i i jSi PINEHURST, MOORE COUNTY, NORTH CAROLINA. ftHl BEAUTIFUL TABLEAUX! Young Women Entertain for Worthy Ganse at the Village Hall. Thirty-three Dollar is Added to the Dickinson Colored School fund a a. llesult. A N EVENING of tableaux and living pictures provided a delightful even ing's entertainment at the Village Hall, Tuesday, which was witnessed by a com pany of Villagers which taxed the capacity of the hall. Music furnished by The Holly Inn orchestra, contributed much to the enjoyment of the evening. At the close of the entertainment a collection was taken for the benefit of the Dickinson Colored School, and $33.13 was secured. Two clever representations of well known advertisements opened the pro gram. In the first, Miss Alma Sarles of ltoanoke, Va., reproduced the Columbia bicycle advertisement, standing in regal dignity beside a bicycle under the famil iar motto: "Pro Deo et Patria," the lines of her beautiful figure, brought out clearly by a background of stars and stripes. "We are advertised by our loving friends" found in the second an amus ing illustration. Master Clement Bow ers of Binghamton, N. Y., and Miss Frances Turner of New York, made most dainty and delightful Mellin's Food Babies. The first of the tableaux was "Priscilla," Miss Maria Wescott of Hopedale, Mass., serene yet piquante, in Puritan gray, seated beside her spinning wheel. In "Young George Washington," Mas ter Clement Bowers, so well portrayed the "Father of His Country" in his juve nile days, as to be easily recognized by all, and the tell-tale and historic hatchet was but an effective accessory. The familiar picture of "The Fencing Girl" was given new vitality by the dashing and vigorous pose of Miss Fran ces Philpott of Boston. "Old Japan" wag portrayed in all its winning sweetness as impersonated by little Miss Frances Turner, charmingly gowned and posed with fan and flowers beneath gay lanterns. "Nydia, The Blind Girl of Pompeii," was excellently portrayed by Miss Phil pott. The program was most agreeably varied at this point, by a recitation : A Monologue, "Easter Morning," given by Mrs! William Turner of New York. The charming magnetism of Mrs. Turner's manner is already known to many here, and her audience was not disap pointed in her rendering of the clever satire on a young girl's morning in church. The sparkling "Portrait of a Spanish Lady," by Miss May Freeman of Bridge port, Conn., in black mantilla, crimson rose and all, was one of the most effec tive of the "portraits" of the evening. A second portrait, that of fair "Maid Marian," for which Miss Mabel Chrysler of Williamsport, Pa., made a winsome model, added a dainty and romantic touch. In "The Fortune Teller," the striking contrast between the exquisite fairness of the girl and the dusky color of the negro, made a facinating picture. Miss Sarles took the part of the maiden, and Mamie Mclver, the obliging maid at The Cedars, made an excellent "Mammy." In "Greek Dancing Girls," (Miss Chrysler) fresh, joyous, youth and they had learned of the awful vow, awaiting the execution of the sentence. Miss Edith Bearse of East Orange, N. J., made a striking and beautiful Hebrew maiden both in the pride and freshness of her joy, and in the calm and stately agony of her grief. Miss Chrysler, Miss Sarles and Miss Goodman were able sup porters. In "Out of Colonial Times" Miss Chrysler was shown as the debonair and bewitching maiden with powdered hair and fluttering fan, awaiting only the coming of a gallant cavalier to perform a minuet. The last number of the program, and a fitting close to a delightful evening, was the "Spanish Dance" by Miss Phil pott. The rhythmic, undulating move ments of the dance and its spirit of gay sparkling life, gave an artistic climax to the evening's program. The entertainment was arranged and carried out by Miss Chrysler, and she was ably assisted by guests at The Lenox and Concord. . FAIR WOMANKIND IN BEAUTIFUL TABLEAUX. ItANIftSEEirS "SMITHY.' laughter seemed to radiate from the swaying figure who, with tambourine poised above her head, challenged the whole world to mirth, while a com panion (Miss Sarles) seated near by, ac companied her on the lyre. The next tableau was the most strik ing of the evening : a brilliant picture not soon to be forgotten. The partici pants were Miss Philpott as Cleopatra and Miss Chrysler, Miss Sarles and Miss Hazel Goodman were the fair attendants. Ths pathetic, deeply human interest which centers about the story of "Jeptha's Daughter" was poetically shown in two tableaux. In the first were seen the daughter of Jeptha and her maidens advancing, with music and dance to welcome the father on his re turn. The second scene portrayed them in all the abandonment of grief after Painting- at The Carolina is Only Oil Copy in Existence. An interesting story is connected with the large painting which hangs at the left of the door opening into the social hall at The Carolina. This is, as many are aware, a copy of Sir Edwin Land seer's most celebrated painting, "The Smithy," which hangs in the National Gallery at London. The picture at The Carolina is the only oil copy in existence, and was secured through the efforts of Mr. W. Fuller Tufts of Brookline, Mass. It i in conse quence, extremely valuable and much desired by many art lovers in the country. FREEMAN CLDB CHAMPION! Defeats H. C. Parshall in Final Round of Championship Tourney. JL. F. IBrigiiam, Salem, Mann., Win from frank Prenlrej, Iew York in Second Cup Final. TWO HARD fought final rounds brought the Club Champanionship tournament, begun Saturday, to a close Tuesday. Edwin A, Freeman of the Montclair Golf Club, N. !., defeated Marshall C. Parshall of the Warren Golf Club, Pa., two up, for the first cup, and L. F. Brigham of the Salem Golf, Mass., won the second cup from Frank Presbrey of the Mt. Pleasant Club, New York, one up. The match between Brigham and Presbrey was one of the closest of the season, and a single stroke on the eight eenth green decided it. In the qualification round A. E. Lard of the Columbia Golf Club, Washington, won the gross score cup with eighty-six, and Captain J. P. Crane of the Winches ter Country Club. Mass., playing with a handicap of eighteen, the net score cup with eighty-three. QUALIFICATION ROUNDS. Out In Gr lip Net A E Lard 42 44 86 8 78 Capt .IP Crane 40 55 lor 18 83 J A Baker George C Dutton J VV Wilcox F W Hentz M C Parshall L F Brigham C VV Wheeler W S North Frank Presbrey F J Bailey M B Byrnes Edwin A Freeman L Wells G W Alurdock 40 45 45 53 47 46 53 48 51 51 56 56 48 56 57 51 96 10 86 47 92 4 88 53 106 18 88 56 103 14 89 50 96 6 90 56 101) 18 91 57 105 14 91 53 104 12 92 57 108 14 . 94 52 108 12 96 59 116 18 97 53 101 0 101 69 125 18 107 57 0 114 114 MATCH PLAY 8UMMARV. First Division. First Round J. A. Baker, Glen View, Chicago, beat F. W. Ilentz, Mt. Airy, Phila delphia, by default; E. A. Freeman, Mont clair, beat A. E. Lard, Columbia, "Washing ton, six up, live; M. C. Parshall, Warren, Pa., beat Captain J. P. Crane, Winchester, Massachusetts, live up, three; G. C. Dutton, Oakley, Massachusetts, beat W. S. North, Riverside, Chicago, eight up, seven. Semi-Finals Freeman beat Baker, seven up, live; Parshall beat Dutton, four up; two. Finals Freeman beat Parshall, two up. Second Division. First Round J. W. Wilcox, Boston, beat Dr. G. W. Murdock, Cold Springs, New York, live up, four; L. F. Brigham, Salem, Massachusetts, beat L. Welles, Wyalusing, Pa., seven up, Ave; C. II, Wheeler, Baltus rol, N. J., beat F.J. Bailey, Kearsarge, N. II., five up, four; Frank Presbrey, Mt. Pleasant, New York, beat M. B. Byrnes, New York, seven up; live. Semi-Finals Brigham beat Wilcox, two up; Presby beat Wheeler, three up; two, FINALS Brigham beat Presbrey, oue up. Volume VII; No. 16. Saturday, March 12, 1904. Price Five Cents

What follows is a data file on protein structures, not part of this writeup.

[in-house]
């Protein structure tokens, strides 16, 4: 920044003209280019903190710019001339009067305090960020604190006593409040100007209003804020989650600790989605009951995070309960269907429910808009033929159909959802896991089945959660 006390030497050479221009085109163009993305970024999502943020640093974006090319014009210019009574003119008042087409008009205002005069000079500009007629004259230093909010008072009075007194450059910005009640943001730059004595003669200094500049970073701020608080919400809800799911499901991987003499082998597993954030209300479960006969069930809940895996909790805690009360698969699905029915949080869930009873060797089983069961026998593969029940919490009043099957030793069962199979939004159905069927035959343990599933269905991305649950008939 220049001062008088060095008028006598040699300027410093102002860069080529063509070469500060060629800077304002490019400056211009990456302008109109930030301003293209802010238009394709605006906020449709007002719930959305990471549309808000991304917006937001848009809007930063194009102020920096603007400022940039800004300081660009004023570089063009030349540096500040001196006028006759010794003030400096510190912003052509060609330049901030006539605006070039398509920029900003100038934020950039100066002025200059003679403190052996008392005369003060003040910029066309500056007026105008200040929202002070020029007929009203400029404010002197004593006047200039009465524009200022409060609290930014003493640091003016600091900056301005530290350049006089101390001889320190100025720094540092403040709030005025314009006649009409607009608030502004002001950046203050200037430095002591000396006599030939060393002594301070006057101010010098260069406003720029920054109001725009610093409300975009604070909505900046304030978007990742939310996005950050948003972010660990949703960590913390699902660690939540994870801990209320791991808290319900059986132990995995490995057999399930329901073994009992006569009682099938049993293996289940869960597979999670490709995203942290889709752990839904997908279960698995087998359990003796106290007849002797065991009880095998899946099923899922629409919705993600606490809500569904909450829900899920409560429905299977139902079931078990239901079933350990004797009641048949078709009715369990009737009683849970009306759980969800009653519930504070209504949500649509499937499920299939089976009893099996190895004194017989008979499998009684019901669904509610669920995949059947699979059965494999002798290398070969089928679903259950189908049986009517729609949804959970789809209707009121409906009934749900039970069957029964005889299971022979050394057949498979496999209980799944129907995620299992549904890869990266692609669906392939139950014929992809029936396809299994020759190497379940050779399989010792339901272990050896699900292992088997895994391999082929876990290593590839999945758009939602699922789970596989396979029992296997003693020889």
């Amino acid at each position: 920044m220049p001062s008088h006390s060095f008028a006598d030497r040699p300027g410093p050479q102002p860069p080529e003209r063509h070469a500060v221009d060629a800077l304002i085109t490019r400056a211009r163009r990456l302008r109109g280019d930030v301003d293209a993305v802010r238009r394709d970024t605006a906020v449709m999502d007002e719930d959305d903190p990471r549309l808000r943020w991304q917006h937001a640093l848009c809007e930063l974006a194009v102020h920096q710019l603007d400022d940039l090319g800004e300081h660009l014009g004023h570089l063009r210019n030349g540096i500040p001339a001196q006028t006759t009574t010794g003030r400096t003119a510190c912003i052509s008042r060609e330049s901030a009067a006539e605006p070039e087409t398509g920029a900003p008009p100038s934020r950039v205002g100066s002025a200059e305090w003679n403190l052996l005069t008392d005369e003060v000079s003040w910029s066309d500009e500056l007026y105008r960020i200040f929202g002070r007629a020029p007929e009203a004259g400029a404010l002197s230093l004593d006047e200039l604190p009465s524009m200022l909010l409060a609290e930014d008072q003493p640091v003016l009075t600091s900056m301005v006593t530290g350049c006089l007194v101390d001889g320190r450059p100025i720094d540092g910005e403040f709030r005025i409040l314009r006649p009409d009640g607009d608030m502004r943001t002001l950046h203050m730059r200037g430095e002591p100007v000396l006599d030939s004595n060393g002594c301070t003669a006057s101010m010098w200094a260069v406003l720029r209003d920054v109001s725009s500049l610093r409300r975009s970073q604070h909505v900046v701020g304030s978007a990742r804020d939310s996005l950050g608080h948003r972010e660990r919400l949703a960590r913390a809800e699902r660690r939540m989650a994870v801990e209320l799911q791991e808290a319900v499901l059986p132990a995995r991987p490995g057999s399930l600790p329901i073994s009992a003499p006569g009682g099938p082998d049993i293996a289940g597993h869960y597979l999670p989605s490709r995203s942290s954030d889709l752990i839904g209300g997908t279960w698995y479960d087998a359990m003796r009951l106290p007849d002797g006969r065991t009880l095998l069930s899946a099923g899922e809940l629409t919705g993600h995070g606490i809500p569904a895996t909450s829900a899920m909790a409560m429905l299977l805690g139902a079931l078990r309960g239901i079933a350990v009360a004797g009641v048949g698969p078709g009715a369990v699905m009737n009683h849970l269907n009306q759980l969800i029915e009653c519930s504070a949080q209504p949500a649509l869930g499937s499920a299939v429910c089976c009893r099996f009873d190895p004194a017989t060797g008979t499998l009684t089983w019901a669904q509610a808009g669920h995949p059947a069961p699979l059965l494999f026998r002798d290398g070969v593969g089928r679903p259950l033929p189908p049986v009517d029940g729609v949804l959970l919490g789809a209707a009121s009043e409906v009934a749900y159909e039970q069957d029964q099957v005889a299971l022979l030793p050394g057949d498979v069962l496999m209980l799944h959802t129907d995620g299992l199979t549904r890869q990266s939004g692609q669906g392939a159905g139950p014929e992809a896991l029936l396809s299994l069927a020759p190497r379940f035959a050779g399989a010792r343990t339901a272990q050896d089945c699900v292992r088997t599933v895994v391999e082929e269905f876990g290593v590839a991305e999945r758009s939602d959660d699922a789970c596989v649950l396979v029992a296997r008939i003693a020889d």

North Carolina Newspapers is powered by Chronam.

Digital North Carolina